A couple of weeks ago I read about a new and alarming study about human impact on our oceans. The gist is that the global marine environment is getting warmer, more acidic, and less oxygenated as a result of human activity. Furthermore, its health is declining faster than forecasted. Considering the role oceans play in human survival, one would think such a study by such eminent scientists would have alarm bells ringing and an international call for some concerted effort similar to the Montreal Protocol to combat the human manufacturing and release of CFCs that was shown to cause the ozone hole over the antarctic to enlarge.
But… almost nothing has come from it. That’s alarming.
The study, by “27 participants from 18 organisations in 6 countries produced a grave assessment of current threats — and a stark conclusion about future risks to marine and human life if the current trajectory of damage continues: that the world’s ocean is at high risk of entering a phase of extinction of marine species unprecedented in human history.”
Surely this is worth our attention.
“The results are shocking,” said Alex Rogers, an Oxford professor who heads IPSO and co-authored the report. “We are looking at consequences for humankind that will impact in our lifetime.”
“We have underestimated the overall risks, and that the whole of marine degradation is greater than the sum of its parts,” Rogers said. “That degradation is now happening at a faster rate than predicted.”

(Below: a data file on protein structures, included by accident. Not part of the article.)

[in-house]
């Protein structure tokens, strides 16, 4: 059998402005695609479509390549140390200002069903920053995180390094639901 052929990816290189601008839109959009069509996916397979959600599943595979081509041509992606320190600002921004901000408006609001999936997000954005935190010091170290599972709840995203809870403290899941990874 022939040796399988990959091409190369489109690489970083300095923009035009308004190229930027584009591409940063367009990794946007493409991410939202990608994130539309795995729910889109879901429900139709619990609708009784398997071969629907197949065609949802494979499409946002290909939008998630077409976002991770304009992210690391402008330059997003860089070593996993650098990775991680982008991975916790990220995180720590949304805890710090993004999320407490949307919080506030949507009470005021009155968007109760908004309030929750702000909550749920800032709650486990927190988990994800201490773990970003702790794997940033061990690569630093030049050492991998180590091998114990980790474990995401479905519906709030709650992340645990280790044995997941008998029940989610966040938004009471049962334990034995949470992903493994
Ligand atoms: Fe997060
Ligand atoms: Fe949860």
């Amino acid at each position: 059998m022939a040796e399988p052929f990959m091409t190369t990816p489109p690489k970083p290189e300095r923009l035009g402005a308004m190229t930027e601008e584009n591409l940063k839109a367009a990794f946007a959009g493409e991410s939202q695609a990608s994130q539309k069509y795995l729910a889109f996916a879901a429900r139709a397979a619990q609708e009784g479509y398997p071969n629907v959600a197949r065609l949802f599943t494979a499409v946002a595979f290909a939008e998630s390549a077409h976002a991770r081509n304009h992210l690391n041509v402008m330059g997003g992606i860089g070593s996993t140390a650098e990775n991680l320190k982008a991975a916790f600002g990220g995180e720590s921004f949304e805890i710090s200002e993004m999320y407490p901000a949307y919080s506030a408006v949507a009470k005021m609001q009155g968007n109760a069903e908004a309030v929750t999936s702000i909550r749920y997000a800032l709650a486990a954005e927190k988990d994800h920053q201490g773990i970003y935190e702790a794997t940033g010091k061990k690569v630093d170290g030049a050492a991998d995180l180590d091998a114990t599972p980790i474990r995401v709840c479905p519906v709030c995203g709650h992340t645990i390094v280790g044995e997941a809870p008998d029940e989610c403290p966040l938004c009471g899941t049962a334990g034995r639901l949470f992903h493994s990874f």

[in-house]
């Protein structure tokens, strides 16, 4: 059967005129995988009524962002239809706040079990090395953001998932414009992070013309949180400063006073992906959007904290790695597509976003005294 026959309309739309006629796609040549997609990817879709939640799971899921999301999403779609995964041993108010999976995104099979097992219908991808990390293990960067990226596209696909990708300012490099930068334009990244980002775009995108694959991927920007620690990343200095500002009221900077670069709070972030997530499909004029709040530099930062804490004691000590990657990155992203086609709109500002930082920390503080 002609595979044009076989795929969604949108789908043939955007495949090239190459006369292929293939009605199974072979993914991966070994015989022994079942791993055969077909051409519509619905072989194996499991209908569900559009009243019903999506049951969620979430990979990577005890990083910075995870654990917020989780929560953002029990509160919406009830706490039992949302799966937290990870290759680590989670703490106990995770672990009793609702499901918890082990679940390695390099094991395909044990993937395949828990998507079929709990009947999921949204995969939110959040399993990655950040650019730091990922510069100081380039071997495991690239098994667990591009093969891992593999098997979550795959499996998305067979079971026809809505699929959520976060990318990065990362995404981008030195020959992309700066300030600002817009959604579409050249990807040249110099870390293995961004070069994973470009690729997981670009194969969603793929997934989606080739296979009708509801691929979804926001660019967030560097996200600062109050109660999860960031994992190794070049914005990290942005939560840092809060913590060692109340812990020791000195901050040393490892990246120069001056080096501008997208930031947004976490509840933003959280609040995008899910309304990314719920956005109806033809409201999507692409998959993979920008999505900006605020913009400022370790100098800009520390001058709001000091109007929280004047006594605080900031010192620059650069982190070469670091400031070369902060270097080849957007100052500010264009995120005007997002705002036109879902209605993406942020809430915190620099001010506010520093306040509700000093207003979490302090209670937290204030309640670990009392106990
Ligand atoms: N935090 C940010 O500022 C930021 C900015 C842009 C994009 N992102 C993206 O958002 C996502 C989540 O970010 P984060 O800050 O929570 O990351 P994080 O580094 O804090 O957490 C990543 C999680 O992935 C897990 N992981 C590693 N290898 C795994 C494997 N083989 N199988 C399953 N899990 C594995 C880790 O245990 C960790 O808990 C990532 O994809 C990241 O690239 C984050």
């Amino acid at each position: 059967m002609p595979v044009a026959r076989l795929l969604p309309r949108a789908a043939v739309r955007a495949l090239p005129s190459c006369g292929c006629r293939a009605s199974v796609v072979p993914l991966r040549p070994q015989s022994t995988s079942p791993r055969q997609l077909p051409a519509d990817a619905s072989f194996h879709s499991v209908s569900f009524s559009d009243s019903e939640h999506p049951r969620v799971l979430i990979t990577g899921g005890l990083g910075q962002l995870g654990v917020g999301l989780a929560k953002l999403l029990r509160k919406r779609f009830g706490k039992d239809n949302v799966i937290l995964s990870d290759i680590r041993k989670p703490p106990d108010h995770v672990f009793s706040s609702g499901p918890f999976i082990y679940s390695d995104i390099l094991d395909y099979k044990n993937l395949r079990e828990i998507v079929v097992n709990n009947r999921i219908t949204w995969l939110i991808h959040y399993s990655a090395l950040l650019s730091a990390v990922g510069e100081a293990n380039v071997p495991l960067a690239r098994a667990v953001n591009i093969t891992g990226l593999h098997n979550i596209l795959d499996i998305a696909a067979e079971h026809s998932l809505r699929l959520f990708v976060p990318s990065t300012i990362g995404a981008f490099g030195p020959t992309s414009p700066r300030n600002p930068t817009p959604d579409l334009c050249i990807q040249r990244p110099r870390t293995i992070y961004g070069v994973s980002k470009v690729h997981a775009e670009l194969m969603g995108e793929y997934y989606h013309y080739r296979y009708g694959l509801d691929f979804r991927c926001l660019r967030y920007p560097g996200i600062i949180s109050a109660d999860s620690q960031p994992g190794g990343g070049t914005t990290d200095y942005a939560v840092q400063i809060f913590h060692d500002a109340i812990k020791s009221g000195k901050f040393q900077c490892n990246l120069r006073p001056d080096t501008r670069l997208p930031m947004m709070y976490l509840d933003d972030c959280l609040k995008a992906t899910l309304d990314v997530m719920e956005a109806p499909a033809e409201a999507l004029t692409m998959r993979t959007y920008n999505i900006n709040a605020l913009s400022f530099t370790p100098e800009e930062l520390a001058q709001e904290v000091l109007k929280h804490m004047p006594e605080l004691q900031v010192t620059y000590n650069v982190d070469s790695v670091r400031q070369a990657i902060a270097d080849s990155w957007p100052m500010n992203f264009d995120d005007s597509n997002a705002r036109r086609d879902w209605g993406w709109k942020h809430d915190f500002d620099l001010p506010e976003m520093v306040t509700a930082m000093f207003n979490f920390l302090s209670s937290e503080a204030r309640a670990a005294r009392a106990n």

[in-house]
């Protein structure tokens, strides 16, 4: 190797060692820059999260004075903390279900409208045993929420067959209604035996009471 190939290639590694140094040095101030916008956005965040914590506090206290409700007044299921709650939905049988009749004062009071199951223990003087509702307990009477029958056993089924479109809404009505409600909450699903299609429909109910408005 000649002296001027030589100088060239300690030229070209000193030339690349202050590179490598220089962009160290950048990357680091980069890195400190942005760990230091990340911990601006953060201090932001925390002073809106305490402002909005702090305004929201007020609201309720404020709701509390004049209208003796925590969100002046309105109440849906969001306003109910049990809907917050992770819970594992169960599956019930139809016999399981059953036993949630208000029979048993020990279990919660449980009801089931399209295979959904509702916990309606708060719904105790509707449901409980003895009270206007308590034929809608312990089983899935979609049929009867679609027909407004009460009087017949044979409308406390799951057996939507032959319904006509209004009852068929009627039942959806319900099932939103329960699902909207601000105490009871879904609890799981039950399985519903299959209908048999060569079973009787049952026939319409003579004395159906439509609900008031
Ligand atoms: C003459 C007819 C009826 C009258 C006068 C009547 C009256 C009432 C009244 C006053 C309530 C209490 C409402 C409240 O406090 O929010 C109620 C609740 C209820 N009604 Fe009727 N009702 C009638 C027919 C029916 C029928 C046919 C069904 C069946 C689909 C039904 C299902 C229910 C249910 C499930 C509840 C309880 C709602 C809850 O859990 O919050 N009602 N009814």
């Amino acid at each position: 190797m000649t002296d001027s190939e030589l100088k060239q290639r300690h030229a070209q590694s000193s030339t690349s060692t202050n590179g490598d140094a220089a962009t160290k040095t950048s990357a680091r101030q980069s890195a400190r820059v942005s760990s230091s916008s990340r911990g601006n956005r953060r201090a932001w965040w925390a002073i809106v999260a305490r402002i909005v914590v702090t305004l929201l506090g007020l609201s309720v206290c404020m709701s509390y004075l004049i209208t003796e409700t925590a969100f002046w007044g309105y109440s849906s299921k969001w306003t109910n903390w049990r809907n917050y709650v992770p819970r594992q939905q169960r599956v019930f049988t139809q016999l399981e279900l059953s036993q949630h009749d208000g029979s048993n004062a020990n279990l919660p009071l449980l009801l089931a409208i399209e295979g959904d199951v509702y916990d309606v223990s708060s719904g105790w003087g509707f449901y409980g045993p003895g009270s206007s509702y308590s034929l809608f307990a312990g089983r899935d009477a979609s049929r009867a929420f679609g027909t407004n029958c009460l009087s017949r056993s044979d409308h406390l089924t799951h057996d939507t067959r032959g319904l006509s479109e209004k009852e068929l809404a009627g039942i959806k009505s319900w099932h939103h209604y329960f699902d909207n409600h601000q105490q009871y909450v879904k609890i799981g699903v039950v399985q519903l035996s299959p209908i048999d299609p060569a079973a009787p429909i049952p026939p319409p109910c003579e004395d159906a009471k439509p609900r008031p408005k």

Indeed, the pace of change is tracking or has surpassed the worst-case scenarios laid out by the UN Intergovernmental Panel on Climate Change (IPCC) in its landmark 2007 report, according to the new assessment.
The chain reaction leading to increased acidification of the oceans begins with a massive influx of carbon into Earth’s climate system.
“We now face losing marine species and entire marine ecosystems, such as coral reefs, within a single generation,” said Daniel Laffoley, head of the International Union for Conservation of Nature’s (IUCN) World Commission on Protected Areas, and co-author of the report.
“And we are also probably the last generation that has enough time to deal with the problems.”
We may have enough time but dealing with the problem? Hell, we’re not even talking about it. That needs to change, PDQ.